Totem pole placed at Eugene school
Watch KVAL 13 TV News at 5 and 6 Wednesday, May 30, for more on this story
EUGENE, Ore. - A decade ago, students at the now-closed Eastside Alternative Elementary School carved a totem pole as part of a class about the culture and art of Native Americans in the Pacific Northwest.
A coastal tribal elder led students at Spencer Butte Middle School on Wednesday as they carried the totem pole to its new home on the south Eugene school's campus.
The totem pole was handcarved in the style of the Haida people, with the knowledge and permission of local native groups. Vic Hansen, the teacher who worked with students to create the pole, attended the ceremony.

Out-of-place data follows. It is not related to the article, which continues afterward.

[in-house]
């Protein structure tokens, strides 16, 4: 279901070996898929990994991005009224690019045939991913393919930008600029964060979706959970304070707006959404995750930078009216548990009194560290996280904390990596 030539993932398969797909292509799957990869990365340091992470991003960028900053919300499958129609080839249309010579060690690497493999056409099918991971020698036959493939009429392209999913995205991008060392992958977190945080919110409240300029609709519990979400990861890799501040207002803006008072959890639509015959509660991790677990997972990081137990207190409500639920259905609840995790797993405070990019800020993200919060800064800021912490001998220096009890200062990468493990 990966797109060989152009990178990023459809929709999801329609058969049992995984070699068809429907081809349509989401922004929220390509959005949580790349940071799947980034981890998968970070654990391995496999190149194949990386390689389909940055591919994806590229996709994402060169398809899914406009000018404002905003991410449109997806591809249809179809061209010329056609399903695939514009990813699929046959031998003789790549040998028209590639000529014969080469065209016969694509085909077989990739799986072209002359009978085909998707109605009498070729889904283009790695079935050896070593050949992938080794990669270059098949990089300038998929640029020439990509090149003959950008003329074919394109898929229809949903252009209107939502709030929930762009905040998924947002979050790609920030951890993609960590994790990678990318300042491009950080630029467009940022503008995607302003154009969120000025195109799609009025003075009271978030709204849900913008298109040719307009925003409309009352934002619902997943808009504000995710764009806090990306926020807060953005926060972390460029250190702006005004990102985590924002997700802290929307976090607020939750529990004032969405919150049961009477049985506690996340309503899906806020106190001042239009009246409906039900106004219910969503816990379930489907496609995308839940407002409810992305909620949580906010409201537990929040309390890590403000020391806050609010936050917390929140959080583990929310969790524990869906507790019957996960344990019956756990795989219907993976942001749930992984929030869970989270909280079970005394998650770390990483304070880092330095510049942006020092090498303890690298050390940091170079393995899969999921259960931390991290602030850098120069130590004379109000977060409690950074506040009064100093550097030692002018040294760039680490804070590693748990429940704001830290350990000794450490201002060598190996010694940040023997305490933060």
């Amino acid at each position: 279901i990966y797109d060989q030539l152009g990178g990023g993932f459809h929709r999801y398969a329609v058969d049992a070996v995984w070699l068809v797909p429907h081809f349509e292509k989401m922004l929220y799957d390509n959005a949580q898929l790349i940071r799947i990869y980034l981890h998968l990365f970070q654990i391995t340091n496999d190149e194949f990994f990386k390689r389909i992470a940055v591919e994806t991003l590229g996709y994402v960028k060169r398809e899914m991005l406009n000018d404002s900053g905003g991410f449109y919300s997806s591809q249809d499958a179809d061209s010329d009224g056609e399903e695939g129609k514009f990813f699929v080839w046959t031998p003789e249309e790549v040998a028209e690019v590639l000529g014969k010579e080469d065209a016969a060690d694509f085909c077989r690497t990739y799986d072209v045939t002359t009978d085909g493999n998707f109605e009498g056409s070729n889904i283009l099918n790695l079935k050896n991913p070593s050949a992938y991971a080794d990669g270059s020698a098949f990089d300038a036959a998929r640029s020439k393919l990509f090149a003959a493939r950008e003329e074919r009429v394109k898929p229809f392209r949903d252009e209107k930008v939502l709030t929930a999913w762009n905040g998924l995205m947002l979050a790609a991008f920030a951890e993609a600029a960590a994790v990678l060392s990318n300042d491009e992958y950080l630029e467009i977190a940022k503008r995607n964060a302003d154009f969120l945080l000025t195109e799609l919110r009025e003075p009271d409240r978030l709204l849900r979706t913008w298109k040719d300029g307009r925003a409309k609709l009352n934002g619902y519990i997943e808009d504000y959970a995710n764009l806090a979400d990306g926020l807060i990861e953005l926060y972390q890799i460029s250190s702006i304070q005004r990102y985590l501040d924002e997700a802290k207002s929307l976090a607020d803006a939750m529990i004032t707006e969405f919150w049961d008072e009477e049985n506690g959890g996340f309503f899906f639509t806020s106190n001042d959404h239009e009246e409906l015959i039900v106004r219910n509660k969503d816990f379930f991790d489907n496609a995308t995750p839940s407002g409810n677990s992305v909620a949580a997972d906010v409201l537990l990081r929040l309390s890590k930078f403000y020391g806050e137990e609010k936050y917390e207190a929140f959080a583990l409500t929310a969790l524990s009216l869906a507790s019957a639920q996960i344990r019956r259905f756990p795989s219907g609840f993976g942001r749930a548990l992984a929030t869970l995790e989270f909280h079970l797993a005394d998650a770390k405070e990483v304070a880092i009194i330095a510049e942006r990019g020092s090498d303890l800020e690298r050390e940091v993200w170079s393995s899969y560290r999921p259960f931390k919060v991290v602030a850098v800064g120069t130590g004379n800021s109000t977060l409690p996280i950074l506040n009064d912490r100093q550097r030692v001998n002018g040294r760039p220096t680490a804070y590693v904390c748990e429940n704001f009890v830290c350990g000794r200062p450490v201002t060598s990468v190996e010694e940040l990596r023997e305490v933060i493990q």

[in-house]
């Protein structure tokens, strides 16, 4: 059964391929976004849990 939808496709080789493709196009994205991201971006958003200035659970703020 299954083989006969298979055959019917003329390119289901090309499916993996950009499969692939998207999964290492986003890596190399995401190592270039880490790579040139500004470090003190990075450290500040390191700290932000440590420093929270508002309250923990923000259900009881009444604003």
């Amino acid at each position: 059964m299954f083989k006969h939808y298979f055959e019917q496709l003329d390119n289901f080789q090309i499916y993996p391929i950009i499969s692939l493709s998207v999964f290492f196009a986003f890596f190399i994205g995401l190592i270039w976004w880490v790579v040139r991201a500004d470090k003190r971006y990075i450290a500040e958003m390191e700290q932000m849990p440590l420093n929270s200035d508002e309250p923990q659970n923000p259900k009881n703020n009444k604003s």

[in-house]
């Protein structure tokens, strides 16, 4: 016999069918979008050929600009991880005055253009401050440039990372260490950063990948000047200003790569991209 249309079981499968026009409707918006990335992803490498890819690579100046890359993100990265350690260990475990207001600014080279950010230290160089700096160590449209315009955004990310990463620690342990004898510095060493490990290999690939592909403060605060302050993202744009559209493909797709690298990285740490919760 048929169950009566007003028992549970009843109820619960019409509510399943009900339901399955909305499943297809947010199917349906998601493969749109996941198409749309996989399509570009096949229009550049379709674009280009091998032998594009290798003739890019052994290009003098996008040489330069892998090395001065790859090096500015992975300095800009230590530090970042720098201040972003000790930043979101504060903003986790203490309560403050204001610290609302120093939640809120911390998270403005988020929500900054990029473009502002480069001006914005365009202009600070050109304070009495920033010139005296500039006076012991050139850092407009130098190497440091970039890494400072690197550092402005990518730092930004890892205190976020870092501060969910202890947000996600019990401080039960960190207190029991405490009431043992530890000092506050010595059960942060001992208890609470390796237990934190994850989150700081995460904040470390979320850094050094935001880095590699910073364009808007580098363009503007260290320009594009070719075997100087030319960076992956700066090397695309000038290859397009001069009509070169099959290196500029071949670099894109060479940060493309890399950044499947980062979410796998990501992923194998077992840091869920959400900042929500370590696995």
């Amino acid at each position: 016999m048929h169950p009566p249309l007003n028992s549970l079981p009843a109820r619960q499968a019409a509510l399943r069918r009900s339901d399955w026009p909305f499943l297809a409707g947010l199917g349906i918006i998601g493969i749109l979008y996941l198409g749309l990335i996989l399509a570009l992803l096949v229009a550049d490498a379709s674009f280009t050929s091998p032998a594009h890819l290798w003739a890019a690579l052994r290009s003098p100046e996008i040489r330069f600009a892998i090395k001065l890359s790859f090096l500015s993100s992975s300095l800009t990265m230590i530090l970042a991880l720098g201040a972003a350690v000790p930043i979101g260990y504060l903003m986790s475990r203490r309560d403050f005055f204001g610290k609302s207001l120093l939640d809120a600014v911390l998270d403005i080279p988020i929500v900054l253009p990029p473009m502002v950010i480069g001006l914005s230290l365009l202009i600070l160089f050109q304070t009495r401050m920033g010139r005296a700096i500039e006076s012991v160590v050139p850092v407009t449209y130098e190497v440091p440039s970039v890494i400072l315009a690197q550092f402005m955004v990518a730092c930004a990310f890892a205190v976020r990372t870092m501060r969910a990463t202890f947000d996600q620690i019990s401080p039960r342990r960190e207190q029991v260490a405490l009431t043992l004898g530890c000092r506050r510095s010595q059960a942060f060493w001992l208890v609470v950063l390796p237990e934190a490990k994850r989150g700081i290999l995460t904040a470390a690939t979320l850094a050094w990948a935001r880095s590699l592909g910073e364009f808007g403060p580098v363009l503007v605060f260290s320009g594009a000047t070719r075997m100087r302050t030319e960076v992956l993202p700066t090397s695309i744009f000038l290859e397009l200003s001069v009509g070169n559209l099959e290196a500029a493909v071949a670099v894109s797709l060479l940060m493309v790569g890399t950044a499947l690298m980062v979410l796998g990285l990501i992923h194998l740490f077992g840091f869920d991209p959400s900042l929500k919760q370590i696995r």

Ten years ago, before students set the first chisel to the donated cedar log, they learned about the culture and art of northwest tribes; were taught to safely use wood carving tools; and voted on which totems to depict.
The students chose eight totems to carve, from top to bottom:
Thunderbird - powerful protector, made thunder and lightning with his wings, could see a long way
Wolf - good hunter, loyal to his pack
Eagle - powerful eyesight, a good hunter and flyer
Frog - powerful swimmer and a source of food to many animals
Warrior - good speaker, loyal to the tribe
Beaver - good home builder and powerful swimmer, dams created a rich habitat for many other animals
Killer Whale - powerful swimmer, ruler of the ocean
Bear - powerful enough to hold up all the other totems, a good fighter, loyal to his family and tribe